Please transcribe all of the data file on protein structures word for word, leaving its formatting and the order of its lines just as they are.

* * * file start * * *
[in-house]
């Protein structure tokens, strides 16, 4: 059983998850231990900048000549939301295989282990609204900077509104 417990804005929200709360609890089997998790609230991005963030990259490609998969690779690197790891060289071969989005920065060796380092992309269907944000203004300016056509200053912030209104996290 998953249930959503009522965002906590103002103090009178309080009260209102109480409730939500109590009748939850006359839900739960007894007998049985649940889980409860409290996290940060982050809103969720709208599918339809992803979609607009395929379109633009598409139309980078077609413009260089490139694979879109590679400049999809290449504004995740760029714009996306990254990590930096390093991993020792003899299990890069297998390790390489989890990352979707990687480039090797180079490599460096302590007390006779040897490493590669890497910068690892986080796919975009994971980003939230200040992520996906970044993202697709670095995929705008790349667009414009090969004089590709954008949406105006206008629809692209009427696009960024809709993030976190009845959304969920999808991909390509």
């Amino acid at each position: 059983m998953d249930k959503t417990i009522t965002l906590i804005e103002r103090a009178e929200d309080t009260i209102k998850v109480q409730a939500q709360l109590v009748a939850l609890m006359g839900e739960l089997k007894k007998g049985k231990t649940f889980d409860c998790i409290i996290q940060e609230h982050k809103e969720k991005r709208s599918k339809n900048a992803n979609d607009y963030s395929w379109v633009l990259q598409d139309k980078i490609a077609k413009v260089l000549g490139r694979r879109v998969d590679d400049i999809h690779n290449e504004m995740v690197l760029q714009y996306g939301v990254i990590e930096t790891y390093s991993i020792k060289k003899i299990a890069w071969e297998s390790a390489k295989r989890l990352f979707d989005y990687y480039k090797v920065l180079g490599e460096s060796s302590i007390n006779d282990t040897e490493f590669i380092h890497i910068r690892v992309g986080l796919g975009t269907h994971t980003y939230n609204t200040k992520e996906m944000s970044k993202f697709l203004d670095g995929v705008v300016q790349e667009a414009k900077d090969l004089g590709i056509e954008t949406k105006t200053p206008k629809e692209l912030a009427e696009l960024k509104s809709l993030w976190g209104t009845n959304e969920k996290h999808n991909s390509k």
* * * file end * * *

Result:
[in-house]
């Protein structure tokens, strides 16, 4: 059983998850231990900048000549939301295989282990609204900077509104 417990804005929200709360609890089997998790609230991005963030990259490609998969690779690197790891060289071969989005920065060796380092992309269907944000203004300016056509200053912030209104996290 998953249930959503009522965002906590103002103090009178309080009260209102109480409730939500109590009748939850006359839900739960007894007998049985649940889980409860409290996290940060982050809103969720709208599918339809992803979609607009395929379109633009598409139309980078077609413009260089490139694979879109590679400049999809290449504004995740760029714009996306990254990590930096390093991993020792003899299990890069297998390790390489989890990352979707990687480039090797180079490599460096302590007390006779040897490493590669890497910068690892986080796919975009994971980003939230200040992520996906970044993202697709670095995929705008790349667009414009090969004089590709954008949406105006206008629809692209009427696009960024809709993030976190009845959304969920999808991909390509």
């Amino acid at each position: 059983m998953d249930k959503t417990i009522t965002l906590i804005e103002r103090a009178e929200d309080t009260i209102k998850v109480q409730a939500q709360l109590v009748a939850l609890m006359g839900e739960l089997k007894k007998g049985k231990t649940f889980d409860c998790i409290i996290q940060e609230h982050k809103e969720k991005r709208s599918k339809n900048a992803n979609d607009y963030s395929w379109v633009l990259q598409d139309k980078i490609a077609k413009v260089l000549g490139r694979r879109v998969d590679d400049i999809h690779n290449e504004m995740v690197l760029q714009y996306g939301v990254i990590e930096t790891y390093s991993i020792k060289k003899i299990a890069w071969e297998s390790a390489k295989r989890l990352f979707d989005y990687y480039k090797v920065l180079g490599e460096s060796s302590i007390n006779d282990t040897e490493f590669i380092h890497i910068r690892v992309g986080l796919g975009t269907h994971t980003y939230n609204t200040k992520e996906m944000s970044k993202f697709l203004d670095g995929v705008v300016q790349e667009a414009k900077d090969l004089g590709i056509e954008t949406k105006t200053p206008k629809e692209l912030a009427e696009l960024k509104s809709l993030w976190g209104t009845n959304e969920k996290h999808n991909s390509k």